Other embodiments accomplish light homogenization using lens arrays to achieve a uniform pattern of light. Such lens arrays can be used alone or in a series to diffuse an original uneven light projection into a resulting more uniform pattern of light. As the number of lens arrays used, and/or the number lenslets used in such lens arrays are increased, the greater the amount of resulting homogenization is generally achieved.
A better understanding of the present invention can be obtained when the following detailed descriptions of the disclosed embodiments are considered in conjunction with the following drawings, in which:
FIG. 1 is component diagram showing a side view of an embodiment having a light pipe and showing the path of the light as it travels through the embodiment;
FIG. 2 is an abbreviated component diagram showing a side view of an embodiment having two sets of lens arrays and showing the path of the light as it travels through the embodiment.
FIG. 1 is a schematic diagram of an example embodiment of a flashlight 100 according to the present invention. Flashlight 100 includes a housing 102, which in an example embodiment is a hand-held housing such as those used with conventional flashlights. Housing 102 houses the various elements (described in detail below) that constitute flashlight 100.
Two ordinary flashlight batteries 1 are shown in flashlight 100 of FIG. 1, but any number of batteries (i.e. one or more), or types of batteries, or any applicable power source will work as a power source for a conventional or ordinary flashlight bulb 2. The bulb 2 is located nominally at one focus 10 of an elliptical reflector 3 as shown. Instead of reflecting the light out directly from an elliptical reflector to the object or wall 6 as with prior art flashlights (not shown), where all the light from elliptical reflector is directed along a path substantially parallel to the optic axis, this embodiment of a flashlight 100 uses the same bulb filament 2 a, but, reimages the light via an elliptical reflector 3 into the input aperture or input face 4 a of a tapered light pipe 4. To achieve this redirection into input face 4 a, the light reflecting off reflector 3, is reflected at various angles to optic axis 8, depending on the particular location doing the reflecting on the elliptical reflector 3, such that all of the reflected light enters light pipe 4 at input face 4 a, and where the outer cone angle 0 is defined by the light reflecting from the outer edge 3 a into input face 4 a. After entering light pipe 4, the light reflects off the walls of light pipe 4 until such reflected light exits light pipe 4 through output aperture or output face 4 b. The output from the light pipe is now reimaged by an imaging lens 5 to form a flashlight beam B, which is directed (i.e. focused) by the imaging lens onto the object plane or surface 6 at some distance D in front of the flashlight. If the lens 5 is of reasonable quality, the image of the output of the light pipe 4 will be a sharp and well-defined image of the edge of the light pipe 4. By adjusting the focus of the lens 5, or in other words its location along the optical axis 8, the image of the output of the light pipe 4 can be changed to any desired distance.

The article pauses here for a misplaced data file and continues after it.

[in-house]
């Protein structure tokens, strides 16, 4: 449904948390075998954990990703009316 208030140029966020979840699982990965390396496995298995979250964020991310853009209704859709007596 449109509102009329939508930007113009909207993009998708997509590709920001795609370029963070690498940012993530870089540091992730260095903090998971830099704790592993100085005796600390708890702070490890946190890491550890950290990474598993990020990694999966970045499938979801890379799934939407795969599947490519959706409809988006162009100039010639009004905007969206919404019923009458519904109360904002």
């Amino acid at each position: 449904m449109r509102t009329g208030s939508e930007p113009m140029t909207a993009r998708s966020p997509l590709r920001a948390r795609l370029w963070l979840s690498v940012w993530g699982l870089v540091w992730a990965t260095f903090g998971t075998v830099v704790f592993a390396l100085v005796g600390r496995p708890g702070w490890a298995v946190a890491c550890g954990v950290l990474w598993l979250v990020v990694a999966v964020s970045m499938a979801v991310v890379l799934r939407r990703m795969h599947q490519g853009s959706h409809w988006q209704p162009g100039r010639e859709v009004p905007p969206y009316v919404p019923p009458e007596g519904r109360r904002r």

One well-known property of a light pipe 4 is that the light exiting the pipe at output face 4 b, where the light pipe 4 is sufficient in length L, will be extremely uniform in brightness. This uniform brightness is due to the mixing or homogenization within the light pipe which is a result of multiple reflections within the length of the pipe. Another property of the light pipe 4, being tapered from a small square at the input face 4 a to a larger square at the output face 4 b, is that the cone angle Ø of light incident will be transformed at the output face 4 b so that the included angle of the cone decreases from an angle Ø to an angle β as the output face 4 b gets larger than the input face 4 a (as shown), or conversely. During this transformation the etendue is preserved. Here, the high numerical aperture of the light cone (meaning a large cone angle Ø) of light incident to input face 4 a is reduced in its cone angle to an angle β at the output face 4 b in concert with an increase in the area at the output face 4 b of the pipe 4. This transformation follows the relationship that the light pipe area times the solid angle of the light cone is constant, whether it is on the entrance side or the exit side. For a non-tapered light pipe (not shown), the numerical aperture entering the light pipe of angle Ø″ will be maintained at the exit face of the pipe such that light entering at angle Ø″ will be equal to the angle β″ at which the light exits the pipe.